MathOverflow is a question and answer site for professional mathematicians. Join them; it only takes a minute:

Sign up
Here's how it works:
  1. Anybody can ask a question
  2. Anybody can answer
  3. The best answers are voted up and rise to the top

Let $D$ be a set, $\mathbb{N_0}$ the set of natural numbers including zero. Let $P$ be the set of all functions from $D$ to $\mathbb{N_0}$, i.e. $P = \lbrace m \mid m: D \rightarrow \mathbb{N_0} \rbrace$.

Let $f, g \in P$. Then we define that $f \leq g$ holds iff $\forall d\in D f(d) \leq g(d)$. So $\leq$ is a partial order on $P$.

Now, $(P,\leq)$ is a lattice but it is not a complete lattice because some subsets of $P$ don't have a supremum in $P$.

So let us allow the functions to map to an infinity, $\infty$, too, i.e. $\forall n\in \mathbb{N_0} n < \infty$. Let $P' = \lbrace m \mid m: D \rightarrow \mathbb{N_0} \cup \infty \rbrace$.

Is $(P',\leq)$ a complete lattice? Resp., I am quite sure it is and I would like to know if there is some reference I could cite or if it is so trivial that I can simply state it.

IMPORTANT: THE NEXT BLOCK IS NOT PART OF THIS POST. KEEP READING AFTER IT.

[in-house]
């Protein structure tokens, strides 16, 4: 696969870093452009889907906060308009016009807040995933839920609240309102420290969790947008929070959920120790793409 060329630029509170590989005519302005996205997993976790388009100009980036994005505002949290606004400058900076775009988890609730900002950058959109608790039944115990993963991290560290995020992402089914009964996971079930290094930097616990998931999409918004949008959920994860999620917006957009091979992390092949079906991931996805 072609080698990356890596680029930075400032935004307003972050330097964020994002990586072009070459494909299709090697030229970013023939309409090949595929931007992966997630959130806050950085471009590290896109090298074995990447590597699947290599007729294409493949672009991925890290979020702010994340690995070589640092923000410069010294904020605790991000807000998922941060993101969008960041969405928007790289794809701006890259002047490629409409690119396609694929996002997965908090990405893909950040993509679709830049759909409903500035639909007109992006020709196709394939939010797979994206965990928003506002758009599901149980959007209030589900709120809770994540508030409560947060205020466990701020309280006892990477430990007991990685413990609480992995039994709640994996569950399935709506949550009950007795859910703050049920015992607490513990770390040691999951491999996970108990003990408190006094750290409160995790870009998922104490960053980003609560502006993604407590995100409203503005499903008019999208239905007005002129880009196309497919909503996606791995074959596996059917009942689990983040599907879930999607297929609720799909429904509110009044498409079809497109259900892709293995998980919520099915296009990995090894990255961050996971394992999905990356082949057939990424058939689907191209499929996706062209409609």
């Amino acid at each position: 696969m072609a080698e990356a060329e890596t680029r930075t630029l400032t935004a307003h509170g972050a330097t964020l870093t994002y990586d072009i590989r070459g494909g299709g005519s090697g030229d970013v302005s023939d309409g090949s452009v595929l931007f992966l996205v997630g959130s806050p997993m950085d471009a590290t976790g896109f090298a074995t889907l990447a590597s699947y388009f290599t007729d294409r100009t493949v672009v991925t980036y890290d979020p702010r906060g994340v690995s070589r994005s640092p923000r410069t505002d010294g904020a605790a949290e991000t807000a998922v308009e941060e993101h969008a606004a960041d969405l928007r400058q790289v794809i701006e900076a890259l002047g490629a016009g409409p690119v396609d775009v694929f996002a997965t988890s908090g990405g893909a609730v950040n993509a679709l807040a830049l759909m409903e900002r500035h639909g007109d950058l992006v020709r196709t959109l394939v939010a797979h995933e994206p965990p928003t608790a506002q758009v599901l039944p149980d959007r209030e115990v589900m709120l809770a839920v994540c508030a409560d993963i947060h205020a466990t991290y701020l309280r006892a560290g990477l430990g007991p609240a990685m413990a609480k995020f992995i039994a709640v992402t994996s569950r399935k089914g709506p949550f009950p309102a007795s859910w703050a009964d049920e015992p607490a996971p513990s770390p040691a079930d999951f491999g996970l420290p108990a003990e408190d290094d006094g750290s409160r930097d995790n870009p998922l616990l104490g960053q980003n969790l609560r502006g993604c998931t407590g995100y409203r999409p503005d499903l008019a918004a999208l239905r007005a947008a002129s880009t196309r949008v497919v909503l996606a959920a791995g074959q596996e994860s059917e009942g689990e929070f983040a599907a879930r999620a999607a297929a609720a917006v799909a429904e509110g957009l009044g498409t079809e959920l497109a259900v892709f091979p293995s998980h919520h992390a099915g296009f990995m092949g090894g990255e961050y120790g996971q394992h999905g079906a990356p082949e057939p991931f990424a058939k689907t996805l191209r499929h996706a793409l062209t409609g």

share|cite|improve this question
This is the kind of reference I was looking for: Discrete t-norms and operations on extended multisets by: J. Casasnovas, G. Mayor Fuzzy Sets and Systems 159, 1165 (2008) Just in case someone else needs it. – fraktalek Oct 8 '10 at 6:53
up vote 2 down vote accepted

Once one adds infinity, it is easy to check that $(P', \leq)$ is indeed a complete lattice. For any subset $A$ of $P'$, it is easy to see that $\vee A$ is just the pointwise supremum of members of $A$. In the case that $A$ is empty, we have that $\vee A$ is the zero function. So, $(P', \leq)$ is a complete join semi-lattice, and hence a complete lattice.

share|cite|improve this answer
Yes, I thought so, I guess I will simply give this argument. Thanks! – fraktalek Oct 7 '10 at 8:47

Your Answer


By posting your answer, you agree to the privacy policy and terms of service.

Not the answer you're looking for? Browse other questions tagged or ask your own question.